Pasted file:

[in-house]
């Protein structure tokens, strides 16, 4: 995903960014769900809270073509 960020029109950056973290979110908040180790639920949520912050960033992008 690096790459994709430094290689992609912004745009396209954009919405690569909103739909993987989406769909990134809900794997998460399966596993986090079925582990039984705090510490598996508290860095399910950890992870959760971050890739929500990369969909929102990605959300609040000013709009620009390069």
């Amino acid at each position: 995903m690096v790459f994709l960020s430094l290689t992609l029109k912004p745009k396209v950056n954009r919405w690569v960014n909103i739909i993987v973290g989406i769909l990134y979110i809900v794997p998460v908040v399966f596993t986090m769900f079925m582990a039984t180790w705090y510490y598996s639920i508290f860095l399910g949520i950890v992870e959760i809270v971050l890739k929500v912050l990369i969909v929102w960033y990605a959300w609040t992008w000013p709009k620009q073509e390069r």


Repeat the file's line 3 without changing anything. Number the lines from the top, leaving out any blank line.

């Amino acid at each position: 995903m690096v790459f994709l960020s430094l290689t992609l029109k912004p745009k396209v950056n954009r919405w690569v960014n909103i739909i993987v973290g989406i769909l990134y979110i809900v794997p998460v908040v399966f596993t986090m769900f079925m582990a039984t180790w705090y510490y598996s639920i508290f860095l399910g949520i950890v992870e959760i809270v971050l890739k929500v912050l990369i969909v929102w960033y990605a959300w609040t992008w000013p709009k620009q073509e390069r």